Boys diseased in body, and sullied in soul, lost forever as builders of our country” – Mrs Harrison Lee Cowie, in Ashburton Guardian, 8 June, 1917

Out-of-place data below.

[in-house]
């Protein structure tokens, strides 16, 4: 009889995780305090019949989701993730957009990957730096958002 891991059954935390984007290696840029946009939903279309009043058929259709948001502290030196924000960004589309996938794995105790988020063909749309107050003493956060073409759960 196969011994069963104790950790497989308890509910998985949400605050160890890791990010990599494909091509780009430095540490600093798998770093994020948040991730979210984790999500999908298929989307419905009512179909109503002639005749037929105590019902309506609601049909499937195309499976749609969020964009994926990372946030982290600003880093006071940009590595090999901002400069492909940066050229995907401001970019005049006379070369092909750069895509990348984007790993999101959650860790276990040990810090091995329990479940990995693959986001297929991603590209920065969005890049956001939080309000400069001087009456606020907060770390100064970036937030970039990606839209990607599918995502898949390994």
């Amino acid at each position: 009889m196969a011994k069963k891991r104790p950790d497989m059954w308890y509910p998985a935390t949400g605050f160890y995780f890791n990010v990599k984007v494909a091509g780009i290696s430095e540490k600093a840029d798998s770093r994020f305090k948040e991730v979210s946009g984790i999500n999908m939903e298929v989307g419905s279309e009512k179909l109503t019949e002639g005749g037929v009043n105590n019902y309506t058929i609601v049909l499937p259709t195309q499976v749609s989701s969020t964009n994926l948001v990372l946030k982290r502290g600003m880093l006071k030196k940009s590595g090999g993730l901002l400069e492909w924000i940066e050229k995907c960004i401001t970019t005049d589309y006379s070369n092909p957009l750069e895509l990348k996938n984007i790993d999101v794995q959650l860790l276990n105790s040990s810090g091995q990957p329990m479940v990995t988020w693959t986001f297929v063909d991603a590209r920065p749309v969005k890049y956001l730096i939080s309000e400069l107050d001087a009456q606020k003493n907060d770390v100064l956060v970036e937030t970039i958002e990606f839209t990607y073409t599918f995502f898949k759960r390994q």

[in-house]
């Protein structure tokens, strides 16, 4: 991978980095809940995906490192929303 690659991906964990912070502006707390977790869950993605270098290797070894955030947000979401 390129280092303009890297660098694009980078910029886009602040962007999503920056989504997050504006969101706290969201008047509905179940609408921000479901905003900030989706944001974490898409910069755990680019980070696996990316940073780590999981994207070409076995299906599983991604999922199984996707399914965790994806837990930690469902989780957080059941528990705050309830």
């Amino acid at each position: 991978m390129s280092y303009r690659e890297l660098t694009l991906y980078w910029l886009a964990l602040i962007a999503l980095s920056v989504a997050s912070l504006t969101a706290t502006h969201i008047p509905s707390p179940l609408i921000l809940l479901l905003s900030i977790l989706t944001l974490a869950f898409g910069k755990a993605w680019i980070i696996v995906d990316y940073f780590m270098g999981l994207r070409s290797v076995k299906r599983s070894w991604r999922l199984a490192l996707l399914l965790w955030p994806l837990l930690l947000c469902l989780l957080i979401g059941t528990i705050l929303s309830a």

Mrs Cowie, of the ‘Strength of the Nation’ movement, was referring to boys being held at Quarantine Island (Kamau Taurua) in Otago harbour (Dunedin, New Zealand). At least Mrs Cowie ventured to discuss the subject in public. When the New Zealand House of Representatives were to debate the war regulations relating to venereal disease in July 1916, women were asked to leave the public galleries. Such an indelicate subject was not one for their ears. By this time, ninety soldiers were already ‘segregated on a certain quarantine station’. Proclaiming that he was not the ‘Minister of Morals but the Minister of Health’, George Russell sought measures to prevent the spread of the disease be believed to be ‘rampant’, spread ‘in lavatories, privies, and barbers’ shops, by the use of towels, the kissing of children, the smoking of infected pipes, and in other ways’.